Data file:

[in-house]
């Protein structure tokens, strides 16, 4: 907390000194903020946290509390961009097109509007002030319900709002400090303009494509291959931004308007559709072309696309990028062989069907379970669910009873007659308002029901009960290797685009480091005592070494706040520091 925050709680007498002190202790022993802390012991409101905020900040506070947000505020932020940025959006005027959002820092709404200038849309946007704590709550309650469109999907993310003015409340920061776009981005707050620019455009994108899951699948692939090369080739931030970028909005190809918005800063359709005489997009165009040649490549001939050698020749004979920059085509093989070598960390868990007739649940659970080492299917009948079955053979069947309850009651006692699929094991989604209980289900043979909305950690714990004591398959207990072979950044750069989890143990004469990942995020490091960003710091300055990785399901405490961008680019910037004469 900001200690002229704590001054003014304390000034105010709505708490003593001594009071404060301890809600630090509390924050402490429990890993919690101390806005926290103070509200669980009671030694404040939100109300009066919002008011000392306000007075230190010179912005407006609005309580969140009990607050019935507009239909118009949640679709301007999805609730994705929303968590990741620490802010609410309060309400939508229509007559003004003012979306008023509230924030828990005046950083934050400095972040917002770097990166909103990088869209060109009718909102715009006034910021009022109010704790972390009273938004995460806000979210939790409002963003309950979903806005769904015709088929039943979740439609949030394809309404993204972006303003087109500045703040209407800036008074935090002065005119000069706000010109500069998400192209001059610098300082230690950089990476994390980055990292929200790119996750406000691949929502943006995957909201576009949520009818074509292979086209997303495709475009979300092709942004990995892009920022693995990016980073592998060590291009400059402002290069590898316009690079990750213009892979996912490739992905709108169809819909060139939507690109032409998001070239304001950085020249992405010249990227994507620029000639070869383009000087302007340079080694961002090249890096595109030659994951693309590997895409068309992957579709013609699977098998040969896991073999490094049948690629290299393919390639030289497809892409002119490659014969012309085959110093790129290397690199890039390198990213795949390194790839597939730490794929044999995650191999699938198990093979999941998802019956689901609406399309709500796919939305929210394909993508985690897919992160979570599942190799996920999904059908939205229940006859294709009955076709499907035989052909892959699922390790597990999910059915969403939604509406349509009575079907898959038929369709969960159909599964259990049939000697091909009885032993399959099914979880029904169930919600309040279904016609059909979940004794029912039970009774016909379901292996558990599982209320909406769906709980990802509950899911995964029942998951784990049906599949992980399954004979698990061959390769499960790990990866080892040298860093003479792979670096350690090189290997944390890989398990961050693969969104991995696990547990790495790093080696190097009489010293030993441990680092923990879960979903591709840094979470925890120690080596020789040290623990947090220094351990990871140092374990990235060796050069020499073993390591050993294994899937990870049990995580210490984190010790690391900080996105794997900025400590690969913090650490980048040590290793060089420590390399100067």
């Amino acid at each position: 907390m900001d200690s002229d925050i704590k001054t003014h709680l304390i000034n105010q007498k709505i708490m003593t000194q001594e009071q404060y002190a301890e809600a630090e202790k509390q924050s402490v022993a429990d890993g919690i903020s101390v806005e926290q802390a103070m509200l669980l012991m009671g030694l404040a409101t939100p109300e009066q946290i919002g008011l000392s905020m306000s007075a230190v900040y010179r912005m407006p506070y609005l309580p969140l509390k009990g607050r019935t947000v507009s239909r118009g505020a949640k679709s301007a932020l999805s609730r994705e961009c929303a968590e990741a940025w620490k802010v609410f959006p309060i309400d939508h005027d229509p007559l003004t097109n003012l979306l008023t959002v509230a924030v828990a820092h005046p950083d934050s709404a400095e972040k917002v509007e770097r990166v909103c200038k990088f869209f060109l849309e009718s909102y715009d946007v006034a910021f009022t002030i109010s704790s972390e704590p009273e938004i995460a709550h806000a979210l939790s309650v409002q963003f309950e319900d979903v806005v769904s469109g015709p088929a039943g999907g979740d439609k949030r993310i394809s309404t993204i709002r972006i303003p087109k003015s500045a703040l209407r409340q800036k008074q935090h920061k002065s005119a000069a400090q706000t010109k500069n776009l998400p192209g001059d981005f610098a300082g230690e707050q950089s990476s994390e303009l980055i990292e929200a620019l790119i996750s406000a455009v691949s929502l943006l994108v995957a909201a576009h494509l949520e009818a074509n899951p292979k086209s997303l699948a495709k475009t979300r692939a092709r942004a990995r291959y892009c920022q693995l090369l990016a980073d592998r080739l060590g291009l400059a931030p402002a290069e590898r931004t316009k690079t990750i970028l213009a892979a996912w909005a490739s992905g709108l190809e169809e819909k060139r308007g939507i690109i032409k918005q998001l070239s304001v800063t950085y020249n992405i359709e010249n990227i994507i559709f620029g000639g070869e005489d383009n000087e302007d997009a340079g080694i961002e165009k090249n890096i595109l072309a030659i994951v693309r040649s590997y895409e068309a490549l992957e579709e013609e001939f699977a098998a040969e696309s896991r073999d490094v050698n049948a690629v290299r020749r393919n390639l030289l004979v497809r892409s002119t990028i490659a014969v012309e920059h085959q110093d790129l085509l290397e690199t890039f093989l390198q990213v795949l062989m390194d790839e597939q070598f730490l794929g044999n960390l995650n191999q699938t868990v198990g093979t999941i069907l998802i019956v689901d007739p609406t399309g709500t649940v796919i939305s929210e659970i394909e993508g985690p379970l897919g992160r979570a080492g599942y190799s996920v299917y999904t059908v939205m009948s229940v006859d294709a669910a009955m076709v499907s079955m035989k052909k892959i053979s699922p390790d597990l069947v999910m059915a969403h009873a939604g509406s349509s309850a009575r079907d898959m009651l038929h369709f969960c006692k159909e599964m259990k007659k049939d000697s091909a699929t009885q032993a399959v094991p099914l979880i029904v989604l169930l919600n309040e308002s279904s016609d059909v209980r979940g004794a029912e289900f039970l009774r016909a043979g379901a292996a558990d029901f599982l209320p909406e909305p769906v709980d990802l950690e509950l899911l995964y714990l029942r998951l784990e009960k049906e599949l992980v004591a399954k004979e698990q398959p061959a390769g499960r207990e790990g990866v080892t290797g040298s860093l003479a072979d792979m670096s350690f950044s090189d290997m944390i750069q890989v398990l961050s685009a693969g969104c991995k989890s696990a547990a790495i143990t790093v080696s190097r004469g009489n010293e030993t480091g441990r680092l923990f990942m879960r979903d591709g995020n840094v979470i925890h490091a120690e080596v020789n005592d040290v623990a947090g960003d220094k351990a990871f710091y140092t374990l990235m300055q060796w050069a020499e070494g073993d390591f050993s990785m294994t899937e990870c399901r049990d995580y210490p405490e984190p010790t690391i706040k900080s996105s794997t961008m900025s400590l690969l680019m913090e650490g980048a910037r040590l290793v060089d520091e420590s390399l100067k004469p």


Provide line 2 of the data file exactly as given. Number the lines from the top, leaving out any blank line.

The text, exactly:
């Protein structure tokens, strides 16, 4: 907390000194903020946290509390961009097109509007002030319900709002400090303009494509291959931004308007559709072309696309990028062989069907379970669910009873007659308002029901009960290797685009480091005592070494706040520091 925050709680007498002190202790022993802390012991409101905020900040506070947000505020932020940025959006005027959002820092709404200038849309946007704590709550309650469109999907993310003015409340920061776009981005707050620019455009994108899951699948692939090369080739931030970028909005190809918005800063359709005489997009165009040649490549001939050698020749004979920059085509093989070598960390868990007739649940659970080492299917009948079955053979069947309850009651006692699929094991989604209980289900043979909305950690714990004591398959207990072979950044750069989890143990004469990942995020490091960003710091300055990785399901405490961008680019910037004469 900001200690002229704590001054003014304390000034105010709505708490003593001594009071404060301890809600630090509390924050402490429990890993919690101390806005926290103070509200669980009671030694404040939100109300009066919002008011000392306000007075230190010179912005407006609005309580969140009990607050019935507009239909118009949640679709301007999805609730994705929303968590990741620490802010609410309060309400939508229509007559003004003012979306008023509230924030828990005046950083934050400095972040917002770097990166909103990088869209060109009718909102715009006034910021009022109010704790972390009273938004995460806000979210939790409002963003309950979903806005769904015709088929039943979740439609949030394809309404993204972006303003087109500045703040209407800036008074935090002065005119000069706000010109500069998400192209001059610098300082230690950089990476994390980055990292929200790119996750406000691949929502943006995957909201576009949520009818074509292979086209997303495709475009979300092709942004990995892009920022693995990016980073592998060590291009400059402002290069590898316009690079990750213009892979996912490739992905709108169809819909060139939507690109032409998001070239304001950085020249992405010249990227994507620029000639070869383009000087302007340079080694961002090249890096595109030659994951693309590997895409068309992957579709013609699977098998040969896991073999490094049948690629290299393919390639030289497809892409002119490659014969012309085959110093790129290397690199890039390198990213795949390194790839597939730490794929044999995650191999699938198990093979999941998802019956689901609406399309709500796919939305929210394909993508985690897919992160979570599942190799996920999904059908939205229940006859294709009955076709499907035989052909892959699922390790597990999910059915969403939604509406349509009575079907898959038929369709969960159909599964259990049939000697091909009885032993399959099914979880029904169930919600309040279904016609059909979940004794029912039970009774016909379901292996558990599982209320909406769906709980990802509950899911995964029942998951784990049906599949992980399954004979698990061959390769499960790990990866080892040298860093003479792979670096350690090189290997944390890989398990961050693969969104991995696990547990790495790093080696190097009489010293030993441990680092923990879960979903591709840094979470925890120690080596020789040290623990947090220094351990990871140092374990990235060796050069020499073993390591050993294994899937990870049990995580210490984190010790690391900080996105794997900025400590690969913090650490980048040590290793060089420590390399100067």